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New Technology Explored to Move Airplanes on the Ground

The Boeing Company and Chorus Motors have demonstrated an exploratory technology that could lead to a more efficient way of moving airplanes when they are on the ground at airports.

Successful tests in June of an onboard electric motor attached to the nose wheel of a Boeing 767 have shown that it may be a viable way of powering airplanes to move in and around gates, largely eliminating the use of airport tow tugs and jet engines now serving this purpose, as well as reducing emissions.

“We are striving to help our aerospace customers operate more efficiently, cleanly and quietly at airports,” said Jim Renton, a director of Technology Integration in Boeing Phantom Works, the company’s advanced research and development unit. “Our testing has shown that onboard electric motors can be very useful in achieving that goal if packaging, weight and flight-related technical issues identified during these tests can be resolved.”

“We believe onboard electric motors have a great many advantages,” added Bob Carman, Chorus Motors’ WheelTug? program manager. “They could reduce the need for ground tugs and their associated costs, allow faster flight turnarounds and increased fuel efficiency per trip, and reduce airplane noise and emissions at airports, to name just a few advantages.”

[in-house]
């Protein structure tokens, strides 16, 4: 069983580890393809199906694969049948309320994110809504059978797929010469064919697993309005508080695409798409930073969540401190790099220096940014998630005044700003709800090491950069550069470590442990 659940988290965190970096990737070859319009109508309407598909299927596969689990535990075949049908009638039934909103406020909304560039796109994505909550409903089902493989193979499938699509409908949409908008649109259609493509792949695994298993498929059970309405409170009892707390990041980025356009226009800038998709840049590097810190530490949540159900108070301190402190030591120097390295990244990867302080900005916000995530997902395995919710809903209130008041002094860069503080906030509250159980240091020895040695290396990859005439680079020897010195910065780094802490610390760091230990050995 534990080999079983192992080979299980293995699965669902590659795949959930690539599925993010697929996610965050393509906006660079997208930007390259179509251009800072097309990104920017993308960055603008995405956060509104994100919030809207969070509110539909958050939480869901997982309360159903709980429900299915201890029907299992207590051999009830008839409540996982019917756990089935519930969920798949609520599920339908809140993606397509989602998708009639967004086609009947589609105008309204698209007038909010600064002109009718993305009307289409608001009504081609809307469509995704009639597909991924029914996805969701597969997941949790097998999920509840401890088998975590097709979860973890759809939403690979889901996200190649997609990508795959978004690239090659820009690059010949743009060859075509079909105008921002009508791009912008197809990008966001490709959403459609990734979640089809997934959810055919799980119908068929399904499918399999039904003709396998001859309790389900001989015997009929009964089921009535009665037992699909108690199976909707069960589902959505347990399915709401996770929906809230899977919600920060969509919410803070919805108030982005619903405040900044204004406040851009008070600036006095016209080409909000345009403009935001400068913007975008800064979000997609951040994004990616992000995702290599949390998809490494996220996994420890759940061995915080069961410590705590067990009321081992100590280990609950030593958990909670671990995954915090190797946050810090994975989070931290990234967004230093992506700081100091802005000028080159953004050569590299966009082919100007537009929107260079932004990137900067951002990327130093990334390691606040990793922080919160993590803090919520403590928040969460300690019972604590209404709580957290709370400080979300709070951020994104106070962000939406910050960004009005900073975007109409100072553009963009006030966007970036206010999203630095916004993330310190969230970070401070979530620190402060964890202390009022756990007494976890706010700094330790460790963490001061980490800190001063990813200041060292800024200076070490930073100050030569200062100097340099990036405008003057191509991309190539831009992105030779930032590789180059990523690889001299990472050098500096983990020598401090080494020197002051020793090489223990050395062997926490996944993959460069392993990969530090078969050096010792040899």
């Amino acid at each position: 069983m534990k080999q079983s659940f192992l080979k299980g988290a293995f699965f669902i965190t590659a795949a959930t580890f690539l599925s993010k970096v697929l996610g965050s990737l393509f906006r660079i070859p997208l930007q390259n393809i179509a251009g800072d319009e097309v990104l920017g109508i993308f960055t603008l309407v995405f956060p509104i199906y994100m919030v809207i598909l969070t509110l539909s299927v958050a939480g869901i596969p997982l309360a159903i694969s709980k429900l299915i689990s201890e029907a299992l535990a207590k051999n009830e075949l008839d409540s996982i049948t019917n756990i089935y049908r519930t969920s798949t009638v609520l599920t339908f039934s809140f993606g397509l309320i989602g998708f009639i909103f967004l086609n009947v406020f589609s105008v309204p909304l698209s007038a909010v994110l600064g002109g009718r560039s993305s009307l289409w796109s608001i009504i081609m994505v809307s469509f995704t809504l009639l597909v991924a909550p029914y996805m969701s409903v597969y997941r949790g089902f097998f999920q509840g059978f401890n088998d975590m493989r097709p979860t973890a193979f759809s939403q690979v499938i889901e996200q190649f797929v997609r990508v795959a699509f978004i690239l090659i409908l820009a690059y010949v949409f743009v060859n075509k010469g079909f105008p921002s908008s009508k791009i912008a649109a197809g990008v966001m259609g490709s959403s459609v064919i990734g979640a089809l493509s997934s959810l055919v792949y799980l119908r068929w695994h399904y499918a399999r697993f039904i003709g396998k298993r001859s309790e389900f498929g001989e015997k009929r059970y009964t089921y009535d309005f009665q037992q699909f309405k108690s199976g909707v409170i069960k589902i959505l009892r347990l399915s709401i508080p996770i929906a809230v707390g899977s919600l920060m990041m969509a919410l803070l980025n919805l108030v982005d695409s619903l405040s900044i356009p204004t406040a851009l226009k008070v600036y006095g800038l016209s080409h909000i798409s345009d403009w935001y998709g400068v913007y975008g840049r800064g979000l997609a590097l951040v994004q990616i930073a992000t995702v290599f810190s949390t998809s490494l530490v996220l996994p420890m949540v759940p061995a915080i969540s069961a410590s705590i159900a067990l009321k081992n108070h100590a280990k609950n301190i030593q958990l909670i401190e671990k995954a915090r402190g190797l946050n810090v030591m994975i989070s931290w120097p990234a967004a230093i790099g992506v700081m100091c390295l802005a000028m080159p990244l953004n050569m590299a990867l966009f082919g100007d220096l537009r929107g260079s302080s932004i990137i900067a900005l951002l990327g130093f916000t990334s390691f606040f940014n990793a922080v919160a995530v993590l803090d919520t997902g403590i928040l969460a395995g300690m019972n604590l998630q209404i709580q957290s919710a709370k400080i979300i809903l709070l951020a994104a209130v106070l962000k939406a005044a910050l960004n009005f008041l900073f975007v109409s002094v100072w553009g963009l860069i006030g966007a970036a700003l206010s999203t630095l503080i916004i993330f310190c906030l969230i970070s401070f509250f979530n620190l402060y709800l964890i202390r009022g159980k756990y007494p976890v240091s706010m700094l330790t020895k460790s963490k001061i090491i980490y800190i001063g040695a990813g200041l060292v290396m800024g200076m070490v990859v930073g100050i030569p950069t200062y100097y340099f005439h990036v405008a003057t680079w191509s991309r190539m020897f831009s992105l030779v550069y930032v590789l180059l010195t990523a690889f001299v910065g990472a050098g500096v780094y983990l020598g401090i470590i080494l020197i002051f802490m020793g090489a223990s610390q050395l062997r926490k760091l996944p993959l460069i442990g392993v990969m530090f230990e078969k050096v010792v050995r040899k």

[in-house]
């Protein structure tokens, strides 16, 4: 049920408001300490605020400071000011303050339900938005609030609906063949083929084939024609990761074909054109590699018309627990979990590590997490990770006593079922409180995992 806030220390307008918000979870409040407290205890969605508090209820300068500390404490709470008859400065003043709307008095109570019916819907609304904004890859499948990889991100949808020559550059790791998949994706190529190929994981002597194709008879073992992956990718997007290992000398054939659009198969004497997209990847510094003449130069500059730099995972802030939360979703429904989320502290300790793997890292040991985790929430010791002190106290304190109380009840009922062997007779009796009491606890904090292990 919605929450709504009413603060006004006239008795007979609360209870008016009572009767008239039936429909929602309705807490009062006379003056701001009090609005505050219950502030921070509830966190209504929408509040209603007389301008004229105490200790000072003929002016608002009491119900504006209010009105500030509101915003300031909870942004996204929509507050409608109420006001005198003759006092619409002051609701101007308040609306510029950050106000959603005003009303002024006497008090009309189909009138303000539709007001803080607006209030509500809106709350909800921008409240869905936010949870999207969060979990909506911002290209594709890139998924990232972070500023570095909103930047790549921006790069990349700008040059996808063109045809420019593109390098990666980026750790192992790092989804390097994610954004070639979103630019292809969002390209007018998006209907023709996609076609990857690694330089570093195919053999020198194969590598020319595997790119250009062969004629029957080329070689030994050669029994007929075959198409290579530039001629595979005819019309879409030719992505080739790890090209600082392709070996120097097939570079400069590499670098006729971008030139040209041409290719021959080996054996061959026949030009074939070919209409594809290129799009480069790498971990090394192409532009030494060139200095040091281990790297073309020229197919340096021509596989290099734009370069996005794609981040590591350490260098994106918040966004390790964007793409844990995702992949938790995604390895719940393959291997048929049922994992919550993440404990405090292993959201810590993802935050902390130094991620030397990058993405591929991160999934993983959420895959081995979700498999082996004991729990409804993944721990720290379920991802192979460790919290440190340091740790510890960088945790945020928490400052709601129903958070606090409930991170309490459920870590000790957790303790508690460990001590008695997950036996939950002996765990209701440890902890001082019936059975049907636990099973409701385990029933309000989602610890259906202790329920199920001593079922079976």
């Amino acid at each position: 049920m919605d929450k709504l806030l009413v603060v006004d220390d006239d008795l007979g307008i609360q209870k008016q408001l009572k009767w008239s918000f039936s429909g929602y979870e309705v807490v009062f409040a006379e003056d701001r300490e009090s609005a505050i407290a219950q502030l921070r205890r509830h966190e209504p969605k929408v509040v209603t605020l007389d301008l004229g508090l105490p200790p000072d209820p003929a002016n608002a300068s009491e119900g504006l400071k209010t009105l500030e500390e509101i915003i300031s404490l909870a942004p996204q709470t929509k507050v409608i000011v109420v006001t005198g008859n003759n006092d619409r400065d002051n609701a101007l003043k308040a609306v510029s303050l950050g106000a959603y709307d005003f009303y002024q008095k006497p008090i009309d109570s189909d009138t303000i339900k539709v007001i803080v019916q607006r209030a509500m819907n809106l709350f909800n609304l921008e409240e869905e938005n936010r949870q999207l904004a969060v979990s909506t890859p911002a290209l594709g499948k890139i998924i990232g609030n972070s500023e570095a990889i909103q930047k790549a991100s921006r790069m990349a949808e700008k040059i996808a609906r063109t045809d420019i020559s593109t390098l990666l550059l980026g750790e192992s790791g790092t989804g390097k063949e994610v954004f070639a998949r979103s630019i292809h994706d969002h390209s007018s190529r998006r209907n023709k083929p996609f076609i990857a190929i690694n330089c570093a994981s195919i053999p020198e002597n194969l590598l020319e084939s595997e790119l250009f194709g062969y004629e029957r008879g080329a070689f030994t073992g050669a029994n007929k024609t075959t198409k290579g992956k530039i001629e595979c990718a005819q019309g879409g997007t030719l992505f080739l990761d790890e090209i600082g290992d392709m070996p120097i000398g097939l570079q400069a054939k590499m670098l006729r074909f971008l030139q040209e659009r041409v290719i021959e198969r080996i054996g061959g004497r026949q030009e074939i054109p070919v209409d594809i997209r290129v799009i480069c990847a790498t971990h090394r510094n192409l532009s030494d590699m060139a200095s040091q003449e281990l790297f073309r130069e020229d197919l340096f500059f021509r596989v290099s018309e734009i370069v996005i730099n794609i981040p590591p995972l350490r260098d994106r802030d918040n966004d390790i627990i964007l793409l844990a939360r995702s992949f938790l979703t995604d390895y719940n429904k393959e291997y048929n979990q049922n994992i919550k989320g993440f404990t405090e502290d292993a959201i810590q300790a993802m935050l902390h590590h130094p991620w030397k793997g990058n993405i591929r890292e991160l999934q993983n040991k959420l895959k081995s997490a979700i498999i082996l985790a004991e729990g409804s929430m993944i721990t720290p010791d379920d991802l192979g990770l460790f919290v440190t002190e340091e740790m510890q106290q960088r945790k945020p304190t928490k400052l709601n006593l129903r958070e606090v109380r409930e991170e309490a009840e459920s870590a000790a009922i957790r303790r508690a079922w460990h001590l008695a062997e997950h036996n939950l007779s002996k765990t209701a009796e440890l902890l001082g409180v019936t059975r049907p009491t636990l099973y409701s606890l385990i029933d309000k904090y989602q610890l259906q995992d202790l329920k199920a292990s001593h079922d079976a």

Phantom Works researchers, together with those from Chorus Motors, a developer of innovative electric motor technologies, have worked together this year to design, build and operate a prototype onboard electric drive system that may enable pilots of large airplanes to be in complete control of their airplanes from gate to gate.


In June, the Phantom Works/Chorus Motors team, in cooperation with Air Canada, installed an electric motor drive on an Air Canada 767 and conducted a series of successful tests. Air Canada pilots performed ground manoeuvres on slopes and terrains typical of those at airports around the world, including driving in reverse from a gate and taxiing forward to a runway.

Tests also were performed at ramp temperatures exceeding 120 degrees Fahrenheit and at loads of up to 94 percent of the maximum takeoff weight for the airplane.

“Powered nose wheels have very positive benefits and I am quite impressed with the potential of the electric motor technology,” said Capt. Hugh Campbell, director of Pilot Qualifications at Air Canada, who participated in the testing with Air Canada’s chief 767 pilot, Capt. Richard Burke.

Next steps involve working to successfully resolve the technical issues that surfaced during the tests in order to define a path for commercial system installation.